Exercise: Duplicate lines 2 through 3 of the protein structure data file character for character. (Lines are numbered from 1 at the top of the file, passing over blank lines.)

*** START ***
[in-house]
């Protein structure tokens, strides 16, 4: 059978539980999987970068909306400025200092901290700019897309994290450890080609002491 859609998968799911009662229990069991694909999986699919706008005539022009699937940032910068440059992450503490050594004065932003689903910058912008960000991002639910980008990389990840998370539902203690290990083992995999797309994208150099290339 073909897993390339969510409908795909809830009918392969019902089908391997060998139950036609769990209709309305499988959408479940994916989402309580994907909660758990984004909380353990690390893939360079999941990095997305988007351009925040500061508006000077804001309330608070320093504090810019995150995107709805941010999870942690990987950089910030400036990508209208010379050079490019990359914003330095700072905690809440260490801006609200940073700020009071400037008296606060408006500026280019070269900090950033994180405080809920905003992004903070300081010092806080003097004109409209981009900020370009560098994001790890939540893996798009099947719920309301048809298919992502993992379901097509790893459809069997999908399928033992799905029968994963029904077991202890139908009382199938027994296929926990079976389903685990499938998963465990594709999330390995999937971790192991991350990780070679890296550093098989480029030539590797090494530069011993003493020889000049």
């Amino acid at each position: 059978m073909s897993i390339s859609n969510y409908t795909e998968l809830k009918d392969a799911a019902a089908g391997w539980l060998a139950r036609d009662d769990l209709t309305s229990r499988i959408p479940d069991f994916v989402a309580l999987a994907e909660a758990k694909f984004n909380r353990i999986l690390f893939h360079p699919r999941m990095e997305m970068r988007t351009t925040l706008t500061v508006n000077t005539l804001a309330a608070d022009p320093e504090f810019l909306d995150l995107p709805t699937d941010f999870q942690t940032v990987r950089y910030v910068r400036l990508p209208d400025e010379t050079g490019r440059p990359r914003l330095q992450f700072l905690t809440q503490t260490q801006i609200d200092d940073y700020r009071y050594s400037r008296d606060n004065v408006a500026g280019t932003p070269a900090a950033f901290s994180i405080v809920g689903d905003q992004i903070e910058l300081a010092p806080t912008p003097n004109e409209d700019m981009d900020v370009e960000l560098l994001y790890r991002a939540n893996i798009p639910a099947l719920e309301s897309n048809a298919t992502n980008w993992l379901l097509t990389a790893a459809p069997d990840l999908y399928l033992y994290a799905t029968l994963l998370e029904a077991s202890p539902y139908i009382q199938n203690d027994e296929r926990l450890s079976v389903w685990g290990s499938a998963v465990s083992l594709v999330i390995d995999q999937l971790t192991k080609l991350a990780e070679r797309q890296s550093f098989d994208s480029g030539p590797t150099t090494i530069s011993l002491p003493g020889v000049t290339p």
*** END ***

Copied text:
């Protein structure tokens, strides 16, 4: 059978539980999987970068909306400025200092901290700019897309994290450890080609002491 859609998968799911009662229990069991694909999986699919706008005539022009699937940032910068440059992450503490050594004065932003689903910058912008960000991002639910980008990389990840998370539902203690290990083992995999797309994208150099290339 073909897993390339969510409908795909809830009918392969019902089908391997060998139950036609769990209709309305499988959408479940994916989402309580994907909660758990984004909380353990690390893939360079999941990095997305988007351009925040500061508006000077804001309330608070320093504090810019995150995107709805941010999870942690990987950089910030400036990508209208010379050079490019990359914003330095700072905690809440260490801006609200940073700020009071400037008296606060408006500026280019070269900090950033994180405080809920905003992004903070300081010092806080003097004109409209981009900020370009560098994001790890939540893996798009099947719920309301048809298919992502993992379901097509790893459809069997999908399928033992799905029968994963029904077991202890139908009382199938027994296929926990079976389903685990499938998963465990594709999330390995999937971790192991991350990780070679890296550093098989480029030539590797090494530069011993003493020889000049």
């Amino acid at each position: 059978m073909s897993i390339s859609n969510y409908t795909e998968l809830k009918d392969a799911a019902a089908g391997w539980l060998a139950r036609d009662d769990l209709t309305s229990r499988i959408p479940d069991f994916v989402a309580l999987a994907e909660a758990k694909f984004n909380r353990i999986l690390f893939h360079p699919r999941m990095e997305m970068r988007t351009t925040l706008t500061v508006n000077t005539l804001a309330a608070d022009p320093e504090f810019l909306d995150l995107p709805t699937d941010f999870q942690t940032v990987r950089y910030v910068r400036l990508p209208d400025e010379t050079g490019r440059p990359r914003l330095q992450f700072l905690t809440q503490t260490q801006i609200d200092d940073y700020r009071y050594s400037r008296d606060n004065v408006a500026g280019t932003p070269a900090a950033f901290s994180i405080v809920g689903d905003q992004i903070e910058l300081a010092p806080t912008p003097n004109e409209d700019m981009d900020v370009e960000l560098l994001y790890r991002a939540n893996i798009p639910a099947l719920e309301s897309n048809a298919t992502n980008w993992l379901l097509t990389a790893a459809p069997d990840l999908y399928l033992y994290a799905t029968l994963l998370e029904a077991s202890p539902y139908i009382q199938n203690d027994e296929r926990l450890s079976v389903w685990g290990s499938a998963v465990s083992l594709v999330i390995d995999q999937l971790t192991k080609l991350a990780e070679r797309q890296s550093f098989d994208s480029g030539p590797t150099t090494i530069s011993l002491p003493g020889v000049t290339p």